The Boston Public Library is staring at a $580,000 gap in its budget under expected funding levels from the city and the governor’s budget, library officials said last week.
Options that the library system’s board of trustees may have to consider include closing the central library in Copley Square on Sundays, and closing up to four branches, as they had attempted to do last year.
Mayor Thomas Menino’s administration backed off a proposal to close the branches, including the one in Lower Mills, after community outcry and an agreement by state lawmakers to send $350,000 to keep the libraries open through the rest of the fiscal year, which ends June 30.
For fiscal year 2012, Gov. Deval Patrick has set aside $2.4 million for the library, when $3.9 million is needed to keep all the facilities open, library officials said.
The library system’s overall budget has fallen to $40 million in fiscal year 2011, from $48 million in fiscal year 2009. The budget is fed by city and state funding, as well as trust funds, donations, and some federal funds.
Other options library officials presented to trustees include reducing the number of hours at branches, and reducing additional book purchases for circulation.
“If we don’t get the governor’s funding, all of these options would have to re-examined, in any case,” Boston Public Library president Amy Ryan said at a trustees meeting last week. She stressed that the figures aren’t final and are subject to change. “They could go up, they could go down.”
Closing between one and four branches would save between $250,000 to $1.5 million, while closing the central library on Sundays would save approximately $250,000 from October through May, according to the BPL.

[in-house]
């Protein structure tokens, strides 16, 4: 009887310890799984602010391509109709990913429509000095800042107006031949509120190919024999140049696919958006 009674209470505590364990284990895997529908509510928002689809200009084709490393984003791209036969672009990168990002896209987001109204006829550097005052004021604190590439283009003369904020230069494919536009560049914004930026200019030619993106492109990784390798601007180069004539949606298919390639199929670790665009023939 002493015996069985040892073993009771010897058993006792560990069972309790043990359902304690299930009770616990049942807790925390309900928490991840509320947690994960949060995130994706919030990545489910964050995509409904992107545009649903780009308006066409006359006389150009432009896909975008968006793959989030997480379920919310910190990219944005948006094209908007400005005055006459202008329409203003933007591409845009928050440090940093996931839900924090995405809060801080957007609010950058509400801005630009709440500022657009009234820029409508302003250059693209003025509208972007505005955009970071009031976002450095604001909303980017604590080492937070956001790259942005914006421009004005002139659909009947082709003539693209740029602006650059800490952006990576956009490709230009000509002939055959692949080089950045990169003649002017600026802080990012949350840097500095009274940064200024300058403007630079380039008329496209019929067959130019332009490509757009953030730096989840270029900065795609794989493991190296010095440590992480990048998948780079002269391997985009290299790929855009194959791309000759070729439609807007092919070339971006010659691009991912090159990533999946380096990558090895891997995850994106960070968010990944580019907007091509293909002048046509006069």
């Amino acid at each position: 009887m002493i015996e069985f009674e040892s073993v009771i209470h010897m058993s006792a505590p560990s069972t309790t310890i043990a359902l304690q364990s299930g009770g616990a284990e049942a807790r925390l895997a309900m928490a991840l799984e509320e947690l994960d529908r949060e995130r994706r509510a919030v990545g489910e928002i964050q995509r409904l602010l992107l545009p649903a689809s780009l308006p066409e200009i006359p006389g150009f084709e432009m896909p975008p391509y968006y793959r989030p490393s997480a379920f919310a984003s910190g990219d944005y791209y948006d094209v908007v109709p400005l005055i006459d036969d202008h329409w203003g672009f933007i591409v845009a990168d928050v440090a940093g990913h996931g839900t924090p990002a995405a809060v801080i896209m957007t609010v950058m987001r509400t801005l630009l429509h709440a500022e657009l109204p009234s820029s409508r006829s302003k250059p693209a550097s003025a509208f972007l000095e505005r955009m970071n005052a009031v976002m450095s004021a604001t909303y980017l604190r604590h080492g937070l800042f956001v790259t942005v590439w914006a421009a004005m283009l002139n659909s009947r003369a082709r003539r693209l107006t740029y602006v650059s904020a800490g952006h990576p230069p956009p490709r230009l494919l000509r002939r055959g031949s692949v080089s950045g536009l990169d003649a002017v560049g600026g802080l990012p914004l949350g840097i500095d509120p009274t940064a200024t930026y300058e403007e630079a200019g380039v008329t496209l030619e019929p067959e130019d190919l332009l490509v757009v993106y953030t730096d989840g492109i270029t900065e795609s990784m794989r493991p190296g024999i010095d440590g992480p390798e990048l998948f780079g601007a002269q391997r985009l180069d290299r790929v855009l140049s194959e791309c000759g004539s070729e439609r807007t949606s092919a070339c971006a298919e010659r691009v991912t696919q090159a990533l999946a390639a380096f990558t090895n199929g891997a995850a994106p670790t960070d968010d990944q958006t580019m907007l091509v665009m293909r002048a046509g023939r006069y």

The library has to submit its budget recommendations to the city by the end of March. That comes before the House and Senate are expected to release their budget versions and come to an agreed-upon bill to send to the governor for his signature in the summer.
Menino has written to the chairman of the House budget-writing committee, Rep. Brian Dempsey of Haverhill, requesting the $3.9 million for the 26-library system. That figure would be an increase of $1.1 million from fiscal year 2011, Menino noted, but the request would still come under 50 percent of the fiscal year 2009 levels.
“Statutory funding levels would allow the BPL to maintain its current level of service – keeping all 26 branches and Copley open, maintaining Sunday hours at the Central Library, filling critical vacancies system-wide, and initiating a state-wide digital library and repository,” he wrote in a letter dated Feb. 15.
The letter also outlines his requests for local aid, the passage of a municipal health care bill, and assistance in the city’s efforts to combat homelessness.
State Rep. Byron Rushing, whom Menino appointed to the board of library trustees last year, asked library officials for a longer list of options.
Asked about library closures after the meeting, Rushing said, “I don’t see any reason to do that unless we come up with a plan of better ways we can be servicing neighborhoods.”
Paul La Camera, a fellow trustee, said he was reluctant to consider closing the central library on Sundays when it is open from 1 p.m. to 5 p.m. Officials say the library is usually busy that day and full of families and tourists. Keeping it open on Sunday is “part of what makes us a world class city,” La Camera said.
The public is invited to “budget roundtable” discussions that will be held on Tues., March 15, from 6:30 p.m. to 7:30 p.m. at the Central Library in Copley Square and the next day, March 16, at the Codman Square branch, also from 6:30 to 7:30 p.m.